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Skaldic Poetry of the Scandinavian Middle Ages

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Glúmr Gráf 11I

Alison Finlay (ed.) 2012, ‘Glúmr Geirason, Gráfeldardrápa 11’ in Diana Whaley (ed.), Poetry from the Kings’ Sagas 1: From Mythical Times to c. 1035. Skaldic Poetry of the Scandinavian Middle Ages 1. Turnhout: Brepols, p. 260.

Glúmr GeirasonGráfeldardrápa
101112

text and translation

Varð á víðu borði
viggjum hollr at liggja
gætir Glamma sóta
garðs Eylimafjarðar.
Sendir fell á sandi
sævar báls at Halsi;
olli jǫfra spjalli
orðheppinn því morði.

{Gætir {garðs {sóta Glamma}}}, hollr viggjum, varð at liggja á víðu borði Eylimafjarðar. {Sendir {báls sævar}} fell á sandi at Halsi; {orðheppinn spjalli jǫfra} olli því morði.
 
‘The guardian of the fence of the steed of Glammi <sea-king> [SHIP > SHIELD > WARRIOR], benevolent to horses, had to lie on the wide shore of Eylimi’s fjord [Limfjorden]. The dispenser of the fire of the sea [GOLD > GENEROUS MAN = Haraldr] fell on the sand at Hals; the speech-blessed confidant of princes [JARL = Hákon] caused that killing.

notes and context

In Hkr, the stanza follows a statement that Haraldr gráfeldr fell in battle. In Fsk, sts 10 and 11/5-8 form a stanza that is cited as evidence for the battle having taken place on land, presumably since Haraldr is said to die á sandi at Halsi ‘on the sand at Hals’ (l. 6).

The reference to Gráf 11 in the Note to Arn Hardr 13/2II is to the stanza now numbered Gráf 12. — [1-4]: (a) The interpretation adopted here is essentially that of Sveinbjörn Egilsson (Fms 12; see also NN §259 and ÍF 26), taking Eylimafjarðar ‘of Eylimi’s fjord’ as a punning reference to Limafjǫrðr (Limfjorden), or perhaps reflecting a serious antiquarian belief that the p. n. derived from that of a legendary king (LP: Eylimi). Ey and lima are written as one word in many mss. (b) Finnur Jónsson (Hkr 1893-1901; Skj B) detaches ey ‘island’ from Limafjarðar ‘of Limfjorden’ and incorporates it in the kenning viggjum eygarðs ‘(with the) horses of the island-enclosure [SEA > SHIPS]’. Liggja then means not ‘lie (dead)’ but ‘lie at anchor’ (cf., e.g., ÞjóðA Har 5/5II). This produces a bland statement that does not relate to the death of Haraldr that is so prominent in the second helmingr. Further, viggjum hollr ‘benevolent to horses’, consecutive in the text, are separated, while eygarðs is read as a cpd, which involves assuming tmesis, which is rare in the earlier skaldic poetry. Interpretation (a) therefore seems preferable, despite the difficulty of hollr viggjum ‘benevolent to horses’ (see Note to l. 2).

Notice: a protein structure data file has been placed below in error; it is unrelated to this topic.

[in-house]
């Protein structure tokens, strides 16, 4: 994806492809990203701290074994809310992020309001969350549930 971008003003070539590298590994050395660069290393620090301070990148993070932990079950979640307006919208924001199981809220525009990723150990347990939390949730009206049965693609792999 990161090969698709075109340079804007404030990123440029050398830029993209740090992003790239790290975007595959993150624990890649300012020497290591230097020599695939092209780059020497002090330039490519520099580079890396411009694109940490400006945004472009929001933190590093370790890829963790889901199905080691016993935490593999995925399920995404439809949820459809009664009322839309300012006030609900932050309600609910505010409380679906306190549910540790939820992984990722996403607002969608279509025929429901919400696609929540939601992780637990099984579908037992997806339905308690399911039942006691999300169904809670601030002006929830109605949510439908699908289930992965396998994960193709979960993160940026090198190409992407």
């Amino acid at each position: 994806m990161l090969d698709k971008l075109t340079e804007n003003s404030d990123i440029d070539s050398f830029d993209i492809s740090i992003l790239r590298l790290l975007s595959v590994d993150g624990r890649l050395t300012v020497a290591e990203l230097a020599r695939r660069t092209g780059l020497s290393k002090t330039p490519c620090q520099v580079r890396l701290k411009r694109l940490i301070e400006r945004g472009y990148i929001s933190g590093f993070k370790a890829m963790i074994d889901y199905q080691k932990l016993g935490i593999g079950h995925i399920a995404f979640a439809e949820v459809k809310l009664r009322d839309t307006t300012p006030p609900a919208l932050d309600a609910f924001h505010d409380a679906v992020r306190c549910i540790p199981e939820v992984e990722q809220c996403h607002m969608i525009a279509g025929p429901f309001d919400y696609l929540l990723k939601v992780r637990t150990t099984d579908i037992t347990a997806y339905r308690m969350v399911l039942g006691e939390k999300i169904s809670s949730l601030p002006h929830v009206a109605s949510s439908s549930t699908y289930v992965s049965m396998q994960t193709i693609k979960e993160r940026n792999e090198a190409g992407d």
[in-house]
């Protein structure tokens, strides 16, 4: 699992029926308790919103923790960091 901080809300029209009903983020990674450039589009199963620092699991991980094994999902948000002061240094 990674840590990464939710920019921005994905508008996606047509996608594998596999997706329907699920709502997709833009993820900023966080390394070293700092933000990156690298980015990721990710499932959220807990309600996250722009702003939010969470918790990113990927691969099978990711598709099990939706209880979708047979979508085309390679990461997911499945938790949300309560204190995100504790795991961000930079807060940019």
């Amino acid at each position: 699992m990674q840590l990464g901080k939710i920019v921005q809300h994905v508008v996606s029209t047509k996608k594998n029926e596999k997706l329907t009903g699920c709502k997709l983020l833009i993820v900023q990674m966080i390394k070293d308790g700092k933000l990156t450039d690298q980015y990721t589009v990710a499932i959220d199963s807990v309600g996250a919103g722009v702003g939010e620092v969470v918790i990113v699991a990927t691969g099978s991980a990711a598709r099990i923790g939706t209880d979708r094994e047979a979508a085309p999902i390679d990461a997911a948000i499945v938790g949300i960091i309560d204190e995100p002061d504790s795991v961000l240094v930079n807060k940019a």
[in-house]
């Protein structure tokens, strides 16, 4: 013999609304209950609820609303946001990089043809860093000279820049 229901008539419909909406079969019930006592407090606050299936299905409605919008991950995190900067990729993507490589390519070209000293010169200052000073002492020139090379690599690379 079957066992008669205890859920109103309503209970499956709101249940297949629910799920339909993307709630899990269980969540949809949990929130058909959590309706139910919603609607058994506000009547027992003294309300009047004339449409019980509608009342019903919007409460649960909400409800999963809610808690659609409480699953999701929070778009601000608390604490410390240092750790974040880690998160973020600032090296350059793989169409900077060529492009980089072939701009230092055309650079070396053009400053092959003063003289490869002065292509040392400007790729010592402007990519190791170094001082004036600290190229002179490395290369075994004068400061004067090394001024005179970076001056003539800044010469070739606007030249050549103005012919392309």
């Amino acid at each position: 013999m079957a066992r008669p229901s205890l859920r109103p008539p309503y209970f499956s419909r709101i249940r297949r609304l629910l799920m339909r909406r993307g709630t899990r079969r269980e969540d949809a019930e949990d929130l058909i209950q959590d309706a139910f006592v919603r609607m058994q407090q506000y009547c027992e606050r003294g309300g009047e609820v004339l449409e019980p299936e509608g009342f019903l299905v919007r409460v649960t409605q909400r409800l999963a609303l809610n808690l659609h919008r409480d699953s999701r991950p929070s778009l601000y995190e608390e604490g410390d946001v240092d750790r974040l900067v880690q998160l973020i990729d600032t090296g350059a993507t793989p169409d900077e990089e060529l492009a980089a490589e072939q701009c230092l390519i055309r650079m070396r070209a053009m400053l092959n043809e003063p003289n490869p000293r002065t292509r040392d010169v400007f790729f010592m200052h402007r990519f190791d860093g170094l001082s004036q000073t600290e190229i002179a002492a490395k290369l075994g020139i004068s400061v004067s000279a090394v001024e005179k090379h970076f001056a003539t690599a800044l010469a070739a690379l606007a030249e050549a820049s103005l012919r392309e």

readings

sources

Text is based on reconstruction from the base text and variant apparatus and may contain alternative spellings and other normalisations not visible in the manuscript text. Transcriptions may not have been checked and should not be cited.

editions and texts

Skj: Glúmr Geirason, 2. Gráfeldardrápa 9: AI, 77, BI, 67, Skald I, 41, NN §§259, 260Hkr 1893-1901, I, 277, IV, 72, ÍF 26, 239, Hkr 1991, I, 159 (ÓTHkr ch. 14), F 1871, 104Fms 1, 88, Fms 12, 33, ÓT 1958-2000, I, 95 (ch. 53), Flat 1860-8, I, 85; Fsk 1902-3, 66 (ch. 14), ÍF 29, 109 (ch. 16).

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